“packed with enticing themes, but consistently presents them in ways that aren’t engaging”
Revivals always generate intrigue as to what the creative team has found within a usually decades-old script that will resonate in new ways for modern audiences. When the play is penned by prolific writer David Hare, and helmed by prolific director Sir Richard Eyre, then the intrigue is amped up considerably. You can imagine my disappointment, then, to have the left the theatre none the wiser as to why The Bay at Nice has received a revival at all.
Set in a disused room of an art museum in Leningrad in 1956, hardened and straight-talking Valentina Nrovka (Penelope Wilton) is ostensibly there to authenticate a Matisse painting, but when her docile daughter Sophia (Ophelia Lovibond) informs her that she’s planning to leave her stoic husband for a less successful man (Peter, played by David Rintoul), the ideologies of the pair collide in a clash of the personal and political, freedom and duty, and will and instinct. The play sets these arguments against the subjectivity of the meaning of art, in contrast with the objectivity of the social and political structures in place at the time; for Sophia to get a divorce, for example, she is required to surmount numerous obstacles including advertising it in a newspaper and receiving marriage counselling at huge expense to her, as though not conforming to the state’s idea of love and happiness is something to be deeply ashamed of.
The Bay at Nice is packed with enticing themes, but consistently presents them in ways that aren’t engaging. Although Valentina initially chastises Sophia for wanting to leave her husband for Peter, she warms to him so quickly when he’s introduced that any sense of conflict dissipates fairly quickly. The script is also laden with labouring monologues, as opportunities to give the arguments a sense of prescience and agency are ignored in favour of long-winded stories about the characters’ pasts. These shortcomings prevent the design and direction from feeling scarcely more than perfunctory, simply creating a functional space for the actors to do their best with the dirge of anecdotes they have to deliver.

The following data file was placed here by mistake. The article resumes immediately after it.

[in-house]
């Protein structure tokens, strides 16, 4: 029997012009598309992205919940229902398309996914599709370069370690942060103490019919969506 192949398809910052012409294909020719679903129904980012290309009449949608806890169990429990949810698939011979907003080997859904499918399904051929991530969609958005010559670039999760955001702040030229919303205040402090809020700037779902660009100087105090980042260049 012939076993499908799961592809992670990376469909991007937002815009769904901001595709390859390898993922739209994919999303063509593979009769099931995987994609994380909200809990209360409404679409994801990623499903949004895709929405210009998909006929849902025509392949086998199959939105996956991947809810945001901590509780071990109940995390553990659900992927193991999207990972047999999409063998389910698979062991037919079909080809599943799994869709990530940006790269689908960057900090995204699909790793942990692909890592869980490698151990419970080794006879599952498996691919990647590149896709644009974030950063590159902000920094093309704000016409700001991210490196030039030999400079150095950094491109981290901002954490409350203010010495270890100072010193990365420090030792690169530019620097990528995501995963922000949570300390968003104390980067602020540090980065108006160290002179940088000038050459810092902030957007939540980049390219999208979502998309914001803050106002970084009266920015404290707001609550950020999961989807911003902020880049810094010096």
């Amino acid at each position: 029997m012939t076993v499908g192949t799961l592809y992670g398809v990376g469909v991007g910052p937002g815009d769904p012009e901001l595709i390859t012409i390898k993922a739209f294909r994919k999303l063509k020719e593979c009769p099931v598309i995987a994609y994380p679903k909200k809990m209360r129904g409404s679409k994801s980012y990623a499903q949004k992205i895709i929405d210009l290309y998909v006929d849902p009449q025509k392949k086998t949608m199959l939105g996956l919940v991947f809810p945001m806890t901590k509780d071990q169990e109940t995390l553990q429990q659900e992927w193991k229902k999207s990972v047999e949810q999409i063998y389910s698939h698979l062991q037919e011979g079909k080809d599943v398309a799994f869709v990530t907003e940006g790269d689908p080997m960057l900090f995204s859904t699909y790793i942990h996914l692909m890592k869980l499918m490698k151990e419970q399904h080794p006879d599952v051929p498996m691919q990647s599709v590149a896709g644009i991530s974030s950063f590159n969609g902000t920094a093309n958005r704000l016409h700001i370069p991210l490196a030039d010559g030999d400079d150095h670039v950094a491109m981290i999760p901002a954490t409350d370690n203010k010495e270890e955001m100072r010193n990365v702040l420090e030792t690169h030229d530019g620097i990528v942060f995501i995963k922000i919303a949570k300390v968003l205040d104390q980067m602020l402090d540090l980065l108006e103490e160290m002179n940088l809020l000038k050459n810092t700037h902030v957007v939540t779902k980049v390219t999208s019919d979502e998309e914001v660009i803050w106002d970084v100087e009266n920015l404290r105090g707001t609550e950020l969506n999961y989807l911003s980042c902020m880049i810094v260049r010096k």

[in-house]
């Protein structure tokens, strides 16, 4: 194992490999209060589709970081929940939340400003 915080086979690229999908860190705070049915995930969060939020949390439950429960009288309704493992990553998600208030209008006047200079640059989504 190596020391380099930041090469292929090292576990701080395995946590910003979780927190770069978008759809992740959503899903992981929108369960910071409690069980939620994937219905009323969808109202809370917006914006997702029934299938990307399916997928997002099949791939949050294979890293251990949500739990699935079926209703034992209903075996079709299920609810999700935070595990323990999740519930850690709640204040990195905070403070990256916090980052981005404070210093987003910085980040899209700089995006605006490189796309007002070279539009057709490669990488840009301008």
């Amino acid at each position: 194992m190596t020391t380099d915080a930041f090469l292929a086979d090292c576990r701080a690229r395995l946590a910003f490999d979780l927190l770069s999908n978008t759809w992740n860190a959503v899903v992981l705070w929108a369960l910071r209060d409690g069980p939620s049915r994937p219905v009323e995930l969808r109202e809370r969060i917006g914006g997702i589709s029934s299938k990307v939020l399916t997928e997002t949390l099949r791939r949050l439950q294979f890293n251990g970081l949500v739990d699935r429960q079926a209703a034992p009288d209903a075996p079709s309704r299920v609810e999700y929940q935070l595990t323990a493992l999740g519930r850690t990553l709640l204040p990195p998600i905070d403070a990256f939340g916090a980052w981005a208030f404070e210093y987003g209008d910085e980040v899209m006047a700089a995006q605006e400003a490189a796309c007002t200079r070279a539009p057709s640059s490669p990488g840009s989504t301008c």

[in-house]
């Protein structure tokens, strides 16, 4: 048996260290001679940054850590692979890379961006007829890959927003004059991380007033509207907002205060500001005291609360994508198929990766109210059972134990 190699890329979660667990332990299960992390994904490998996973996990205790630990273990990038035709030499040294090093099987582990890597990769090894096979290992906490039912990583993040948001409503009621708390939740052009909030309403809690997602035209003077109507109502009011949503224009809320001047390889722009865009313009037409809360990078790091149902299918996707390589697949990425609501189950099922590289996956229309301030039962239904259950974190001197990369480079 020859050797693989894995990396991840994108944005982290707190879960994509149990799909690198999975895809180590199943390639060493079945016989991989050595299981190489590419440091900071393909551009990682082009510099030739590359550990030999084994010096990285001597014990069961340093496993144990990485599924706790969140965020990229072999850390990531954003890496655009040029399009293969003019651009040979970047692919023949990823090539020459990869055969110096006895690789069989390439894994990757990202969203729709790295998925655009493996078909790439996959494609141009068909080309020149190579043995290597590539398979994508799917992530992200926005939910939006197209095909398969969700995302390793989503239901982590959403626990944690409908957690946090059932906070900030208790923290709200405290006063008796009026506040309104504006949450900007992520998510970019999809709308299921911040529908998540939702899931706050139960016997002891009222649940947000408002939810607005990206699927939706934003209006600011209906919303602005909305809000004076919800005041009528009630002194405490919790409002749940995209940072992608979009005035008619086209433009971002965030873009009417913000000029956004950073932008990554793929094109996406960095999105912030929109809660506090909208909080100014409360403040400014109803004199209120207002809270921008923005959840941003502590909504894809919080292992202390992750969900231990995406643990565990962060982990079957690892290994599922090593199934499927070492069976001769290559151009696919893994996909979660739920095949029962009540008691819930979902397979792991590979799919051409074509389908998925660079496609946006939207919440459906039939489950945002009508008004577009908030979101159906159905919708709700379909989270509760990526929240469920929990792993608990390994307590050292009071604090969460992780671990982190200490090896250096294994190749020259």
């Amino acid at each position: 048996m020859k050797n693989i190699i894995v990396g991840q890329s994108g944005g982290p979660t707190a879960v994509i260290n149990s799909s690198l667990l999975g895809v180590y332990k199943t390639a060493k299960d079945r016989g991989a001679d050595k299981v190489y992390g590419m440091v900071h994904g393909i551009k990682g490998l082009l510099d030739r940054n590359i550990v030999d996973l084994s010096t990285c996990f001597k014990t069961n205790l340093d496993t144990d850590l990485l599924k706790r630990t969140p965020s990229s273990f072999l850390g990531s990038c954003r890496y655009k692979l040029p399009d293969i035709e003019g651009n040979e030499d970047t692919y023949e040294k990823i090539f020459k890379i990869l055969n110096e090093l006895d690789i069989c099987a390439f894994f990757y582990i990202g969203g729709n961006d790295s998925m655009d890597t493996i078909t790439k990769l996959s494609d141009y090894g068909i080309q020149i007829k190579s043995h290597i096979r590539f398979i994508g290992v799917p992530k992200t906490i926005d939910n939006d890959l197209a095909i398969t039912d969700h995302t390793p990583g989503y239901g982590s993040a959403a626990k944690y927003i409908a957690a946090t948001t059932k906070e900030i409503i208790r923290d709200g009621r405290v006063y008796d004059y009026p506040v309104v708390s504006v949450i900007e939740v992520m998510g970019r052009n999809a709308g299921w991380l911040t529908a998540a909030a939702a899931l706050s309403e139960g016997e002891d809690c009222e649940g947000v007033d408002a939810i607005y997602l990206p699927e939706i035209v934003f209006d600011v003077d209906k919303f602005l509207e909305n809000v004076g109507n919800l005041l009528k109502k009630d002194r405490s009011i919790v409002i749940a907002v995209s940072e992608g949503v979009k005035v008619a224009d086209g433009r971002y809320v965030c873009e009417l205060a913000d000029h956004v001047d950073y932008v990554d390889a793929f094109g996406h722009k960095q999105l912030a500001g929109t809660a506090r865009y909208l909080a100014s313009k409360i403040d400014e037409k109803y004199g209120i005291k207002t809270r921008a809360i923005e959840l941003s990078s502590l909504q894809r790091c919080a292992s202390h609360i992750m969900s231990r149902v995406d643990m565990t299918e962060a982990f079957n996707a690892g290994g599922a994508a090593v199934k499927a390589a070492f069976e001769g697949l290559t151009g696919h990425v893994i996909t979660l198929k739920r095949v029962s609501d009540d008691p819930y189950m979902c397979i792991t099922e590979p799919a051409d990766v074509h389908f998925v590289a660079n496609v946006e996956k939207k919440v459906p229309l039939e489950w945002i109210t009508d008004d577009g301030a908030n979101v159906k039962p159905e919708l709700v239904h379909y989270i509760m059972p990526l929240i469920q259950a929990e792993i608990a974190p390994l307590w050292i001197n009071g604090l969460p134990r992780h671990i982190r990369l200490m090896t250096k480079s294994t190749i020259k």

But do their best they certainly do. Martin Hutson as the fidgety and eager-to-please assistant curator rounds out a quartet of stellar performances, where each actor brings a unique energy and history to the stage. Wilton, as the epicentre of the play’s action, coaxes nuance out of every word, with such gravitas that there are a number of moments where she simply stands and eyes another character and it is totally enrapturing.
The engrossing dynamics of the cast, however, only make you yearn for a script with interactions that fully served them. With such an iconic team involved, it was surprising just how little flair this production contained; The Bay at Nice trudges along with a datedness that fails to justify its return after over thirty years.
“Every element of Admissions is running very smoothly, but it’s difficult not to feel like the whole thing is skirting around some realer issue”